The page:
The 5 balls of life speech by Coca-Cola’s former CEO Brian Dyson (1986-1991) is one of the more viral speeches circulating in the web. In line with Apple founder Steve Jobs’ famous announcement speech at Stanford University
, Dyson addresses the priorities in life using the metaphor of juggling 5 balls
. He calls the balls work, family, friends, health and spirit.
5 balls of life: Neither 30 seconds nor a short speech
Brian Dyson’s commencement speech has reached such fame that multiple versions are circulating through the web: some “extended Director’s cut” versions are aimed at making his inspiring original speech sound even more inspiring, some claim Dyson’s address to be one of the most famous short speeches, others label Dyson’s five balls speech as the “30 seconds speech”, and its authorship has been attributed to Google’s CEO Sundar Pichai. None of this is actually true.
Here goes the true story
: Brian Dyson really did deliver his short speech about life, friendship, love, family and spirit at the occasion of the 172nd commencement of the Georgia Tech Institute, on September 6, 1991. Mark Turner did the effort to track the origins
of Brian Dyson’s speech down. But the speech is neither short nor did it last 30 seconds only. The 5 balls of life metaphor is the closing part of a full 1634 words long commencement speech
. Turner found Dyson’s original speech in Georgia Tech’s newspaper archives (download full speech here (page 3)
The real version of the Brian Dyson speech on the five balls of life
This is the original text of Dyson’s commencement speech that refers to the 5 balls of life:
[…] Imagine life as a game in which you are juggling some five balls in the air. You name them work, family, health, friends and spirit. And you’re keeping all of these in the air.
You will soon understand that work is a rubber ball. If you drop it, it will bounce back. But the other four balls – family, health, friends and spirit – are made of glass. If you drop one of these, they will be irrevocably scuffed, marked, nicked, damaged or even shattered. They will never be the same. You must understand that and strive for balance in your life.Brian Dyson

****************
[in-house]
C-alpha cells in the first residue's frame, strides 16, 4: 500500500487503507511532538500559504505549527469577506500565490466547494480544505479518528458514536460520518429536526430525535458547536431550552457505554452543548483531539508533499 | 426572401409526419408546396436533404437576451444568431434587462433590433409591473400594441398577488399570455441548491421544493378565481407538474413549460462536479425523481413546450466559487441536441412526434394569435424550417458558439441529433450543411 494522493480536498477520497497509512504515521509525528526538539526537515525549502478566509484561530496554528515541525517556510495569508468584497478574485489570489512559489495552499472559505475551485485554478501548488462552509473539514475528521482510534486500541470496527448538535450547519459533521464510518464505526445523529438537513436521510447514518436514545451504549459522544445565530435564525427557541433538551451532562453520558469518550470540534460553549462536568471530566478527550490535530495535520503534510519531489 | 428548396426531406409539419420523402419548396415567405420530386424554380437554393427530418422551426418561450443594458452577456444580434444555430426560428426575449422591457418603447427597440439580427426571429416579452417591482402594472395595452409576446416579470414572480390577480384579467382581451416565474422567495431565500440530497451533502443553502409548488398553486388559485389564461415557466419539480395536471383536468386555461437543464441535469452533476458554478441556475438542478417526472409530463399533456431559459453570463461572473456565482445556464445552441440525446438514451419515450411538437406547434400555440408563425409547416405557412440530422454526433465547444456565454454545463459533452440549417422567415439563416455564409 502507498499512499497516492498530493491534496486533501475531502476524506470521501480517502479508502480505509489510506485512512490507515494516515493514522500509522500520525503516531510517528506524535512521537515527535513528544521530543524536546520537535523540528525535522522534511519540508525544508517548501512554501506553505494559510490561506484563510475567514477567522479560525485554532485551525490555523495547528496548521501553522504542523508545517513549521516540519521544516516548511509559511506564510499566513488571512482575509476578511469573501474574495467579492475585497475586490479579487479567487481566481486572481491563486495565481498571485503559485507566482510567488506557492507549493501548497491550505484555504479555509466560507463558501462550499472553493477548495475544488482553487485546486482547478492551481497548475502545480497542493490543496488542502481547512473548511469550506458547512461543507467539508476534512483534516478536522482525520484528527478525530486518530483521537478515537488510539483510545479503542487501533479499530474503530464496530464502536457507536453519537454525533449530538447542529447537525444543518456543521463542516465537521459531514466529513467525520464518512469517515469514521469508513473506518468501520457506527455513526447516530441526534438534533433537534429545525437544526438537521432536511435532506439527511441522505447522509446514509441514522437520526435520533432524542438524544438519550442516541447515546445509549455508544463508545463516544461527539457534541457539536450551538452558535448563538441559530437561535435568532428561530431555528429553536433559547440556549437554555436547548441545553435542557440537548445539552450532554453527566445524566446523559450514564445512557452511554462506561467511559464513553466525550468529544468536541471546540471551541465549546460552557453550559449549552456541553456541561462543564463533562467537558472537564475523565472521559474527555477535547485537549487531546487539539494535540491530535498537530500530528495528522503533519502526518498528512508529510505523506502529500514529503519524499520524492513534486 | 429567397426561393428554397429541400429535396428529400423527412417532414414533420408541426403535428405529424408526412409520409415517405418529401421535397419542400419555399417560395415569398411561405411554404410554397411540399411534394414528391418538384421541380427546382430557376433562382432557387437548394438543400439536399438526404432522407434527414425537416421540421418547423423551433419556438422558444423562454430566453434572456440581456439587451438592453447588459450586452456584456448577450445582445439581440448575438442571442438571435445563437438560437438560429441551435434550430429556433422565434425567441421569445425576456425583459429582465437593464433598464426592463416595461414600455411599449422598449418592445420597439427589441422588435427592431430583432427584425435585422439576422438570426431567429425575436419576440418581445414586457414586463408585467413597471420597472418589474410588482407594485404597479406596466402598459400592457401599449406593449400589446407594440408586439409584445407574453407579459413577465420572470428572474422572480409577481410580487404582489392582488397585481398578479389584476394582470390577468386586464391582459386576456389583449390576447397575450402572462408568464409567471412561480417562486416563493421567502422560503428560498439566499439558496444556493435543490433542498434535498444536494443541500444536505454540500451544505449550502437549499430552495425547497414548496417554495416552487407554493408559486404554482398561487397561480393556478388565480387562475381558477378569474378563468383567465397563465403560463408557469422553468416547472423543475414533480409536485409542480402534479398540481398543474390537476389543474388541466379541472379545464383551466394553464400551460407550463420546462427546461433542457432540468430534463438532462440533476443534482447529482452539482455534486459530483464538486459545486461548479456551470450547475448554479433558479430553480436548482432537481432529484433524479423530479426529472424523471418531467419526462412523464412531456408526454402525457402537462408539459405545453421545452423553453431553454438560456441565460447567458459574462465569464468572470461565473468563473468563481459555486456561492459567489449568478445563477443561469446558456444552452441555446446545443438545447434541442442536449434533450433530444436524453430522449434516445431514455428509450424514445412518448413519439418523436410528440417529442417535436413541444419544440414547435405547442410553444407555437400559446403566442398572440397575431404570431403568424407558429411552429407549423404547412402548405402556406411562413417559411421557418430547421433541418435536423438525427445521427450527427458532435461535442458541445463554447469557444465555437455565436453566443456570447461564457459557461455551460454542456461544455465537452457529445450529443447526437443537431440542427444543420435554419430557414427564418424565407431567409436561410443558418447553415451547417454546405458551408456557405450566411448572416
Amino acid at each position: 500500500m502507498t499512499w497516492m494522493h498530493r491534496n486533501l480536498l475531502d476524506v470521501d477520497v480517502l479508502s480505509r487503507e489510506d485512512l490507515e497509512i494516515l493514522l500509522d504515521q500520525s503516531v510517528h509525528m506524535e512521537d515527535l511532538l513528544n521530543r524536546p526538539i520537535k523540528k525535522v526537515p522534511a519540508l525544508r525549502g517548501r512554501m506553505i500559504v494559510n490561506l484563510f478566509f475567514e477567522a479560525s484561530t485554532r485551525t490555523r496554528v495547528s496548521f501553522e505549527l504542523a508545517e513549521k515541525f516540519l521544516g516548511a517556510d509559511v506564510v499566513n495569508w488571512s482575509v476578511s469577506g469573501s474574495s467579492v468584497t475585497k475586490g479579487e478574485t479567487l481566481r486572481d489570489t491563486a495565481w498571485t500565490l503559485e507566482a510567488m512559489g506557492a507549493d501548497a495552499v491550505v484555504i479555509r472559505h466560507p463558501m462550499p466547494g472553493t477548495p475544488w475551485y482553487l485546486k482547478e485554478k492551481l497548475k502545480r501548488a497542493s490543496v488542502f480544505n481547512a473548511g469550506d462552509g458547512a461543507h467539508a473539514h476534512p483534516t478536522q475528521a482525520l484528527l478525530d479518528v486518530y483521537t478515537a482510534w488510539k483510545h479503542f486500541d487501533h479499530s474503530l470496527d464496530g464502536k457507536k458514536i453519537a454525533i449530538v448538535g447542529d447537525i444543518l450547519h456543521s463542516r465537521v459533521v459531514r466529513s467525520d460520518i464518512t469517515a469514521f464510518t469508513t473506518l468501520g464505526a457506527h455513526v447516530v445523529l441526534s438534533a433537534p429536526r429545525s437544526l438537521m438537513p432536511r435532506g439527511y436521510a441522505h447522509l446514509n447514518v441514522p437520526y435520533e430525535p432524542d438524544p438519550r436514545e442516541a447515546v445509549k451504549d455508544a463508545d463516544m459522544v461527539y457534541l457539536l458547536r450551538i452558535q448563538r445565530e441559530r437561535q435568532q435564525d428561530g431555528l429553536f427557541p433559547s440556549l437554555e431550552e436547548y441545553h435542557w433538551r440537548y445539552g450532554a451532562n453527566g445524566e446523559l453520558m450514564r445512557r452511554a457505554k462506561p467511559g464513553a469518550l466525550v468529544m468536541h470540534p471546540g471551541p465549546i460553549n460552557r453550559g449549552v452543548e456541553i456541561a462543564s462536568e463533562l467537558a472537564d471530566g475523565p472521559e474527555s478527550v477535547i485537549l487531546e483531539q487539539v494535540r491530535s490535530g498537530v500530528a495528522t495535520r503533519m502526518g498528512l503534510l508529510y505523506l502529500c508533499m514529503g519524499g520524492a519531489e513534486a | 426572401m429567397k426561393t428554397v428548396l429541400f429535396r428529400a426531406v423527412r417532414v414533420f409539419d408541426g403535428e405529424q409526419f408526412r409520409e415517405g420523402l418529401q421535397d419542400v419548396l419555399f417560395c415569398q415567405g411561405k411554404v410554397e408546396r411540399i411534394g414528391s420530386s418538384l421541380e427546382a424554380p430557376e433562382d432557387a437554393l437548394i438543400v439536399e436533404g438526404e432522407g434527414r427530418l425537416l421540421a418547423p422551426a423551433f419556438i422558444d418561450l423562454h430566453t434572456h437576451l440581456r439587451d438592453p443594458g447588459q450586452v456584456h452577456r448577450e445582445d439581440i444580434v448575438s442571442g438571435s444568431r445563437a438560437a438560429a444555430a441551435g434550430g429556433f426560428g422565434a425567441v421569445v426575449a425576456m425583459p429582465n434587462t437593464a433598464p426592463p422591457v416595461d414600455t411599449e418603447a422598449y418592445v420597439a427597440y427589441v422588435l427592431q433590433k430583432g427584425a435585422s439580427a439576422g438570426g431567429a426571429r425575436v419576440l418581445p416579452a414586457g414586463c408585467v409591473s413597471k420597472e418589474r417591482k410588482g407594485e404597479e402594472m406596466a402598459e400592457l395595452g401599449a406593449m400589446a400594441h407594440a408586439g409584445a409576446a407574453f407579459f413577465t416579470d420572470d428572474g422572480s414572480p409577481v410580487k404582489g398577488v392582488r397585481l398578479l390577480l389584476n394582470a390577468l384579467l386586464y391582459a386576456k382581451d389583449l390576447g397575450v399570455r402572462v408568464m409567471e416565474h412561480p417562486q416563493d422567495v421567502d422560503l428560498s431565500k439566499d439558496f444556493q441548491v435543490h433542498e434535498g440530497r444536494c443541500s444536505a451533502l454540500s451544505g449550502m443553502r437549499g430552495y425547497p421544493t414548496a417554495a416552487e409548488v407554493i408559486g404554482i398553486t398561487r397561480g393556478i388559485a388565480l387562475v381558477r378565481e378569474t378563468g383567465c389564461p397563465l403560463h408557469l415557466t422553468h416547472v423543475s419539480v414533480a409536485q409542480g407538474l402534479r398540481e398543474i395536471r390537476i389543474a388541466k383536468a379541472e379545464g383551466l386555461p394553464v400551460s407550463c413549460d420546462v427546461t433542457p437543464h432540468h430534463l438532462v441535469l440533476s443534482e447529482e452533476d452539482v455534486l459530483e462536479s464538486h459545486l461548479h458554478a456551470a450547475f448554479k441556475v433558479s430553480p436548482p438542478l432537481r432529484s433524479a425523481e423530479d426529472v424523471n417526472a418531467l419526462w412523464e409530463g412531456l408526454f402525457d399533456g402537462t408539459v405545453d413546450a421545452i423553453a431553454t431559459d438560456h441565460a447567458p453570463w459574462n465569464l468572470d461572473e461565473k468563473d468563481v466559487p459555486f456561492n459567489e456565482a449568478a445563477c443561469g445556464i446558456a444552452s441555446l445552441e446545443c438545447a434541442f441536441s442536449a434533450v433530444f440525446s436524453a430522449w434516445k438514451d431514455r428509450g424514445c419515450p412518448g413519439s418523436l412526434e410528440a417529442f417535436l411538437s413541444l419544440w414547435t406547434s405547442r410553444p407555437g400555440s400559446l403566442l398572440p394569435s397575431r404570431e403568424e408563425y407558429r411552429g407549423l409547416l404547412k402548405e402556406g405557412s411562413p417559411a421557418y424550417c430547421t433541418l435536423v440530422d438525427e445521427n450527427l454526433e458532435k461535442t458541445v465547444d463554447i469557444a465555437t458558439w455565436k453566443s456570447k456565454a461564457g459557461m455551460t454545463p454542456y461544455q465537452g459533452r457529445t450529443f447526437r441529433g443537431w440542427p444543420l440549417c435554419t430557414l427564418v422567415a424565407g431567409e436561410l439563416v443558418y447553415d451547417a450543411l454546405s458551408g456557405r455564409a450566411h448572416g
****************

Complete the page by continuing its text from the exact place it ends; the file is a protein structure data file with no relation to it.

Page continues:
Bryan Dyson continues: “You live in a world of growing opportunity at one of the most exciting times in history, and you have been prepared with an exceptionally fine education. Because you are all so well educated, let me pose this final question to you. What is education for? Is it for the pursuit of knowledge or for the pursuit of significance? How you answer makes a difference. Knowledge is merely a tool. There is someone in Argentina or Singapore who has the same degree as you. The difference lies in how you use it. Will you use your education for life or just as a living? It’s up to you now.
On Brian Dyson
Brian Dyson was born in Argentina in 1936 and joined Coca-Cola in 1959, where he worked during several years in South America, the Caribbean Sea and Mexico. From 1978 to 1983, Dyson was president of Coca-Cola USA until he became president of Coca-Cola North America. From 1986 to 1991, he finally was the first president and CEO of the newly created Coca-Cola Enterprises Inc.
On a final personal note
I feel passionate about sharing Brian Dyson’s quote and 5 balls of life, because his speech popped into my life during a phase where I started reconsidering priorities in my own life. I was dedicating an average of 90 hours plus to an executive job in a project I had felt really passionate about.
My passion for the job had started to fade, and the dedication to my work happened at the extent of two of my personal values: family and love. I asked myself: How are 90 hours per week dedicated to my job compatible with being consciously present and enjoying my siblings, my wife and my friends?
Dyson’s metaphor inspired me to take action before my family glass ball got severely damaged. Since that decision, juggling the 5 balls of life is a personal mantra to me. Thank you, Mr. Dyson, for sharing your wise inspiring words.
If you find yourself at a similar crossroads in your career and life, take some real time to reflect on yourself. A good starting point is to identify and connect with your values, what has meaning for you and what is truly special about you
. Connecting with these pillars of who you are is a great way to grow energy, confidence and clarity.
If you are not sure about your values, purpose and strengths, Peter Drucker’s Harvard Business Review article Managing Oneself
is a great starting point to find your own answers. And maybe ask for someone external support to get things on the right track.